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Hull City completed the signing of Burton Albion midfielder Jackson Irvine for an undisclosed fee, believed to be £2.5million. The Australian international has put pen to paper on a three-year deal at the KCOM Stadium.
He doesn’t come with no health and safety warnings though – his two silly fouls seeing him get red-carded earlier this month at Hull while playing for Burton, facing a suspension. He also managed to pick up 10 yellow cards last season in the Championship and will have to curtail this in order to make a full impact.
After an ultimately unsuccessful spell at Celtic between 2013 and 2015, Irvine began climbing the football ladder with good spells at both Kilmarnock and Ross County in Scotland before his move to England. Another modest ascension would be appropriate about now.
Burton paid only around £300,000 for Irvine when he signed for the Midlands club last summer but has seen his stock rise considerably since then with some excellent displays in the middle of the park for the Brewers.
The reported £2.5million fee Burton have received is massive for them. However, at Derby County’s level, this would have been small potatoes for a player who would have easily challenged Tom Huddlestone and Bradley Johnson for a position in the middle of the park.
Not only would he have meant another option in the engine room, but it has been proven time and time again that having such an option would have meant the aforementioned players needing to put in an extra few percent to keep themselves in the team, something that would have hugely benefitted the club overall.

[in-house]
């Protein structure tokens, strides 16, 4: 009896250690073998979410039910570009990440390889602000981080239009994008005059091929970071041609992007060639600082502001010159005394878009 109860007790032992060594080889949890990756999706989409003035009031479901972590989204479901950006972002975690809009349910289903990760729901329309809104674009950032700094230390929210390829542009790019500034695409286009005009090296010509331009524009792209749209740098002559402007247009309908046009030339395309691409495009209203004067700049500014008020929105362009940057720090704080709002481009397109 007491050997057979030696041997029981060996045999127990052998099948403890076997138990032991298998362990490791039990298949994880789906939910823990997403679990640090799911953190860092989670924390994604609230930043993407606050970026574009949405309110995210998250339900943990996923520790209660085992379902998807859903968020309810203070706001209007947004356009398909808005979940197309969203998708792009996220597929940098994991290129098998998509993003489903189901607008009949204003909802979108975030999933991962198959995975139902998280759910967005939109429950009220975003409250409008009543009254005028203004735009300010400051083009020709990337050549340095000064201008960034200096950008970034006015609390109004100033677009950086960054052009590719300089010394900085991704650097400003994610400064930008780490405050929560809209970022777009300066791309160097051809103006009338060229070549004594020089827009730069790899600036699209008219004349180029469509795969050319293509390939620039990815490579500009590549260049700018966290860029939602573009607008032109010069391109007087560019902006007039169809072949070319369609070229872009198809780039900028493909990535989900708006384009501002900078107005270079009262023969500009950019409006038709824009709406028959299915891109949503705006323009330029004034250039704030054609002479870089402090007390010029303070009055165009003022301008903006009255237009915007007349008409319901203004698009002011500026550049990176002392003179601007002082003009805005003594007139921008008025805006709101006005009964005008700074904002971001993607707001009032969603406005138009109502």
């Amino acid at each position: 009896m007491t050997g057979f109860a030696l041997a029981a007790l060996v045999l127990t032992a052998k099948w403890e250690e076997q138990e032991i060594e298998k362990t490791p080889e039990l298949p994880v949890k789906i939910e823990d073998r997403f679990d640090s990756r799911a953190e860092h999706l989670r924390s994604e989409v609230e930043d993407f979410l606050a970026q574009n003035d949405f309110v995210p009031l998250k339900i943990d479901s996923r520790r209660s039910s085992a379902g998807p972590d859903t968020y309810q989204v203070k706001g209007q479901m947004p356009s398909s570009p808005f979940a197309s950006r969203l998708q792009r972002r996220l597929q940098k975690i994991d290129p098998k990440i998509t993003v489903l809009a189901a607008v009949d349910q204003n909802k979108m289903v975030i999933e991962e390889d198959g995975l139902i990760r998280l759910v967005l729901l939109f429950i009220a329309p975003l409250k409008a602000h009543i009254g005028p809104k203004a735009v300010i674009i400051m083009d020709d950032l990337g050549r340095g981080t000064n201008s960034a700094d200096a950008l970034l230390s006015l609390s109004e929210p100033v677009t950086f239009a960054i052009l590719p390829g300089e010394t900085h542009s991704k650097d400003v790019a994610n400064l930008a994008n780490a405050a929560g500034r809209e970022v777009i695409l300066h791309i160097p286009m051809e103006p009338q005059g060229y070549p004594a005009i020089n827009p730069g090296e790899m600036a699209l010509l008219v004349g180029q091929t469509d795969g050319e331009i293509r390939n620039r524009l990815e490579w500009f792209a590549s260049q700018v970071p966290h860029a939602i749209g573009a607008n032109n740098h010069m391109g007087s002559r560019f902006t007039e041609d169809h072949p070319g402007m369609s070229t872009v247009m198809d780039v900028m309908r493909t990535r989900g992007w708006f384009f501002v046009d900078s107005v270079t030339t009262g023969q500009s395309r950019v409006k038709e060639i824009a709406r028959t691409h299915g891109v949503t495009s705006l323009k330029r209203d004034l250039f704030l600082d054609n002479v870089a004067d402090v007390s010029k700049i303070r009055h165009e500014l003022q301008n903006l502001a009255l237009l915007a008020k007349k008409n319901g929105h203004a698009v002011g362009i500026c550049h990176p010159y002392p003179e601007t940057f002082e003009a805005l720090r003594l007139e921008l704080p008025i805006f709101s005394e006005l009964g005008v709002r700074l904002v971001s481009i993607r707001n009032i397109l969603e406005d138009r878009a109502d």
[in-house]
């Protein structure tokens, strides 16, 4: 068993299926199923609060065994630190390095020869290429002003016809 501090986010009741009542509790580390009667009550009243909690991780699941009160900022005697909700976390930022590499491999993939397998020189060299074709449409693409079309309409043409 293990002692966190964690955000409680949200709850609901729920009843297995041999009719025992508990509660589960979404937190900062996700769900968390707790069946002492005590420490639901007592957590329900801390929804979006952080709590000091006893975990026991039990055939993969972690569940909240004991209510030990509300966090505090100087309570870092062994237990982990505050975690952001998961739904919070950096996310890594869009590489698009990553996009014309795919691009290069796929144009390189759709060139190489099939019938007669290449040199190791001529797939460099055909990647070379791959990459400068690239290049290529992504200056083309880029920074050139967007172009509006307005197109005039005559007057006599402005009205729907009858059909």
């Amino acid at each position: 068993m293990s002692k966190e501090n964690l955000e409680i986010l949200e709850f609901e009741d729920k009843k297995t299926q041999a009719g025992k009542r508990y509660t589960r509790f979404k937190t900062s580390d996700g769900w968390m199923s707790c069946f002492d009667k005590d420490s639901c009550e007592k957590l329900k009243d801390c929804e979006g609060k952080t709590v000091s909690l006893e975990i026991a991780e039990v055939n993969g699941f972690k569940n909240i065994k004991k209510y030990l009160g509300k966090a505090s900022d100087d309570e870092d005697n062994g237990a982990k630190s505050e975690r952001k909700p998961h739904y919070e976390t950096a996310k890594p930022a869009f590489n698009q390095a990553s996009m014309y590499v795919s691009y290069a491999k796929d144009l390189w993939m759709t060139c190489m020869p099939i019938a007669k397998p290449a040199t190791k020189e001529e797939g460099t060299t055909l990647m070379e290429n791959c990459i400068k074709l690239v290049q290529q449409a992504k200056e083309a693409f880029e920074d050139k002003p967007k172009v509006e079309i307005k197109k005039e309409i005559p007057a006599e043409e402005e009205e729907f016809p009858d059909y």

Irvine is a player on the up and that is always a good thing to take into consideration when thinking about signings and there is little doubt that he is representing good value at this price. At 24 years of age and looking at where he has come from, Irvine can only get better. So the player we see now will be a better one again come play-off time – something Derby may end up thinking more and more about.
Derby’s transfer success (or otherwise) this season is a subject of debate around the town given that Mel Morris gave Gary Rowett the full autonomy to build his own squad. No sensible fan would have a go at him for missing out on a player worth £15million, but at this sort of price, a chance should have been taken on the Australian.